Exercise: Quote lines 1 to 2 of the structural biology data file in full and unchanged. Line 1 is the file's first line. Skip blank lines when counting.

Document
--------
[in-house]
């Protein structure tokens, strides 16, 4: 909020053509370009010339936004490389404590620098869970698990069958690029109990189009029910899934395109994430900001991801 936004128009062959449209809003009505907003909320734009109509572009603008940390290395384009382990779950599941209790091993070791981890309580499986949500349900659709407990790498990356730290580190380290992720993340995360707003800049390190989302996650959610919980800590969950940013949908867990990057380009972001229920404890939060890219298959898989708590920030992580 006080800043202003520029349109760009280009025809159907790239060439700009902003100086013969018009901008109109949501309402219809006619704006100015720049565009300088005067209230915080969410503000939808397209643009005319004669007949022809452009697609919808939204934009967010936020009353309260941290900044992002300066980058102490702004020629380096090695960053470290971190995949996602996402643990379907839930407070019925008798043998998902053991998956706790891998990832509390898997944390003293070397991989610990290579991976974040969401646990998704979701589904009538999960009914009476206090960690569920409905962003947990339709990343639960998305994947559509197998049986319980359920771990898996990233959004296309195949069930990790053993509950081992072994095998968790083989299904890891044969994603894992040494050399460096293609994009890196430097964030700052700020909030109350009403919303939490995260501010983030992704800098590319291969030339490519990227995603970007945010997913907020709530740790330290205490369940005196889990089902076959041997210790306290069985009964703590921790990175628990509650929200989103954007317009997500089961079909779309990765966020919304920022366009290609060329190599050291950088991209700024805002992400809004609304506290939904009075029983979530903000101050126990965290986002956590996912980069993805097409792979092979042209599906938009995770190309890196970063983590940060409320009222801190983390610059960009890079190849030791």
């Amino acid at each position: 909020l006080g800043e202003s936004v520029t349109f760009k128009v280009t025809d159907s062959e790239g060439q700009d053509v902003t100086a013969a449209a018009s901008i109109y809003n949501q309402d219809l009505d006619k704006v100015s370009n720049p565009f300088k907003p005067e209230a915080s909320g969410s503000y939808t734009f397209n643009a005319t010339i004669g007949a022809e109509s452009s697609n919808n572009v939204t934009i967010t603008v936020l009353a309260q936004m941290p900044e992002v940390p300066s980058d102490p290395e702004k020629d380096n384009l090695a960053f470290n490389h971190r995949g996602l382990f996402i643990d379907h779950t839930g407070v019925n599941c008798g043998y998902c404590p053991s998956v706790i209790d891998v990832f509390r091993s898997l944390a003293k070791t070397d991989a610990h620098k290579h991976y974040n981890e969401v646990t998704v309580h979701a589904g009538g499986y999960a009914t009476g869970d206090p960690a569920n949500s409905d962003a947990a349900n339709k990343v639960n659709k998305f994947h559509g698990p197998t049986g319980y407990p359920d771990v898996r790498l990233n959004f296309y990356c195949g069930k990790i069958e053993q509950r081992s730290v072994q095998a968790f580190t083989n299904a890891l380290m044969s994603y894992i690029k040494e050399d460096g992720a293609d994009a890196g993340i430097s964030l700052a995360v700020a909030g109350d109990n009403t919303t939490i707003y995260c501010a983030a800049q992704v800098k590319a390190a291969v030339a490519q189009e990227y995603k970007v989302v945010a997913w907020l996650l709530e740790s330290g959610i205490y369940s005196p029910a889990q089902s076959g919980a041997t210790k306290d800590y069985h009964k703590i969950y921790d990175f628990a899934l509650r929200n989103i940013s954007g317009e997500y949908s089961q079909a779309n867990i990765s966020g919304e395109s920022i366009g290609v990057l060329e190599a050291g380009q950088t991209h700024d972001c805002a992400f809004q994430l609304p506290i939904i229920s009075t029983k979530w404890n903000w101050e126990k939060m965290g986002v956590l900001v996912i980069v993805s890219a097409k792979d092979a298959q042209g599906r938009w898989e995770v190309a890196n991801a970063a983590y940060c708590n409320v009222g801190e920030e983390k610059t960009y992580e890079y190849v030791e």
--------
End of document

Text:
[in-house]
């Protein structure tokens, strides 16, 4: 909020053509370009010339936004490389404590620098869970698990069958690029109990189009029910899934395109994430900001991801 936004128009062959449209809003009505907003909320734009109509572009603008940390290395384009382990779950599941209790091993070791981890309580499986949500349900659709407990790498990356730290580190380290992720993340995360707003800049390190989302996650959610919980800590969950940013949908867990990057380009972001229920404890939060890219298959898989708590920030992580 006080800043202003520029349109760009280009025809159907790239060439700009902003100086013969018009901008109109949501309402219809006619704006100015720049565009300088005067209230915080969410503000939808397209643009005319004669007949022809452009697609919808939204934009967010936020009353309260941290900044992002300066980058102490702004020629380096090695960053470290971190995949996602996402643990379907839930407070019925008798043998998902053991998956706790891998990832509390898997944390003293070397991989610990290579991976974040969401646990998704979701589904009538999960009914009476206090960690569920409905962003947990339709990343639960998305994947559509197998049986319980359920771990898996990233959004296309195949069930990790053993509950081992072994095998968790083989299904890891044969994603894992040494050399460096293609994009890196430097964030700052700020909030109350009403919303939490995260501010983030992704800098590319291969030339490519990227995603970007945010997913907020709530740790330290205490369940005196889990089902076959041997210790306290069985009964703590921790990175628990509650929200989103954007317009997500089961079909779309990765966020919304920022366009290609060329190599050291950088991209700024805002992400809004609304506290939904009075029983979530903000101050126990965290986002956590996912980069993805097409792979092979042209599906938009995770190309890196970063983590940060409320009222801190983390610059960009890079190849030791």